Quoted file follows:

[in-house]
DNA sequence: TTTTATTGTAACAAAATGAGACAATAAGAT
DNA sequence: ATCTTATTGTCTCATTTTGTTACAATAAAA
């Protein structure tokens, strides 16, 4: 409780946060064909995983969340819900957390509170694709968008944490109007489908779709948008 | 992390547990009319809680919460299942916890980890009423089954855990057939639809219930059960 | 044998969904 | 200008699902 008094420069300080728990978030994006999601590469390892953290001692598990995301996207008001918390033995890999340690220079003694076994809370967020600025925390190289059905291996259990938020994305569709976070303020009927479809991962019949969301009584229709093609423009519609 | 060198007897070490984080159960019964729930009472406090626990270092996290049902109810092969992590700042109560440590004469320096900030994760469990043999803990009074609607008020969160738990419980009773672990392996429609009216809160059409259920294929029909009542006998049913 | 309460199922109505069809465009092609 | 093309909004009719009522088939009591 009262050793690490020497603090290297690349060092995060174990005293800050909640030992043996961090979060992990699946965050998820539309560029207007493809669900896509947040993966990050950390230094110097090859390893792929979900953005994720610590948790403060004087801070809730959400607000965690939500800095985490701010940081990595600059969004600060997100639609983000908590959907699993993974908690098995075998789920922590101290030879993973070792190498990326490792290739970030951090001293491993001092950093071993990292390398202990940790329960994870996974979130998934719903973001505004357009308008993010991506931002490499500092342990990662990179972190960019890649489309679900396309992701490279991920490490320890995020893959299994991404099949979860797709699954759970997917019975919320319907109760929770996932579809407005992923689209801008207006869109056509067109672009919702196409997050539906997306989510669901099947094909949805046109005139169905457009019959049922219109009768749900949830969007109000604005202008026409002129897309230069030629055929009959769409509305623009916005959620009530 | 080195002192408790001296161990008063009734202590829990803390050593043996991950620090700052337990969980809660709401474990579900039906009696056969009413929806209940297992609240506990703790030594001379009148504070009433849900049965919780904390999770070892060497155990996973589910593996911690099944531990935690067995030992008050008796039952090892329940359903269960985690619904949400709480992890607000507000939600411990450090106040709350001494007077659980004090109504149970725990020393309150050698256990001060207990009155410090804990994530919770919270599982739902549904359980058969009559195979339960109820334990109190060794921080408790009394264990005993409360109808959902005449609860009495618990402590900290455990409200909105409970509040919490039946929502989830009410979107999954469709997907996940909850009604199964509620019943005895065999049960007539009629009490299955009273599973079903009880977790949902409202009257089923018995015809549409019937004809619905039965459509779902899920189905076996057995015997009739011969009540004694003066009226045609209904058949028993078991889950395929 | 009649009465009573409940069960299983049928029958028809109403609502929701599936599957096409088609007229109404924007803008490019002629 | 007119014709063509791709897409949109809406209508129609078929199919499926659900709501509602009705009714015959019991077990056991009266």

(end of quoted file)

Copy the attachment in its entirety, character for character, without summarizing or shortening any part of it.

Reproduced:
[in-house]
DNA sequence: TTTTATTGTAACAAAATGAGACAATAAGAT
DNA sequence: ATCTTATTGTCTCATTTTGTTACAATAAAA
């Protein structure tokens, strides 16, 4: 409780946060064909995983969340819900957390509170694709968008944490109007489908779709948008 | 992390547990009319809680919460299942916890980890009423089954855990057939639809219930059960 | 044998969904 | 200008699902 008094420069300080728990978030994006999601590469390892953290001692598990995301996207008001918390033995890999340690220079003694076994809370967020600025925390190289059905291996259990938020994305569709976070303020009927479809991962019949969301009584229709093609423009519609 | 060198007897070490984080159960019964729930009472406090626990270092996290049902109810092969992590700042109560440590004469320096900030994760469990043999803990009074609607008020969160738990419980009773672990392996429609009216809160059409259920294929029909009542006998049913 | 309460199922109505069809465009092609 | 093309909004009719009522088939009591 009262050793690490020497603090290297690349060092995060174990005293800050909640030992043996961090979060992990699946965050998820539309560029207007493809669900896509947040993966990050950390230094110097090859390893792929979900953005994720610590948790403060004087801070809730959400607000965690939500800095985490701010940081990595600059969004600060997100639609983000908590959907699993993974908690098995075998789920922590101290030879993973070792190498990326490792290739970030951090001293491993001092950093071993990292390398202990940790329960994870996974979130998934719903973001505004357009308008993010991506931002490499500092342990990662990179972190960019890649489309679900396309992701490279991920490490320890995020893959299994991404099949979860797709699954759970997917019975919320319907109760929770996932579809407005992923689209801008207006869109056509067109672009919702196409997050539906997306989510669901099947094909949805046109005139169905457009019959049922219109009768749900949830969007109000604005202008026409002129897309230069030629055929009959769409509305623009916005959620009530 | 080195002192408790001296161990008063009734202590829990803390050593043996991950620090700052337990969980809660709401474990579900039906009696056969009413929806209940297992609240506990703790030594001379009148504070009433849900049965919780904390999770070892060497155990996973589910593996911690099944531990935690067995030992008050008796039952090892329940359903269960985690619904949400709480992890607000507000939600411990450090106040709350001494007077659980004090109504149970725990020393309150050698256990001060207990009155410090804990994530919770919270599982739902549904359980058969009559195979339960109820334990109190060794921080408790009394264990005993409360109808959902005449609860009495618990402590900290455990409200909105409970509040919490039946929502989830009410979107999954469709997907996940909850009604199964509620019943005895065999049960007539009629009490299955009273599973079903009880977790949902409202009257089923018995015809549409019937004809619905039965459509779902899920189905076996057995015997009739011969009540004694003066009226045609209904058949028993078991889950395929 | 009649009465009573409940069960299983049928029958028809109403609502929701599936599957096409088609007229109404924007803008490019002629 | 007119014709063509791709897409949109809406209508129609078929199919499926659900709501509602009705009714015959019991077990056991009266």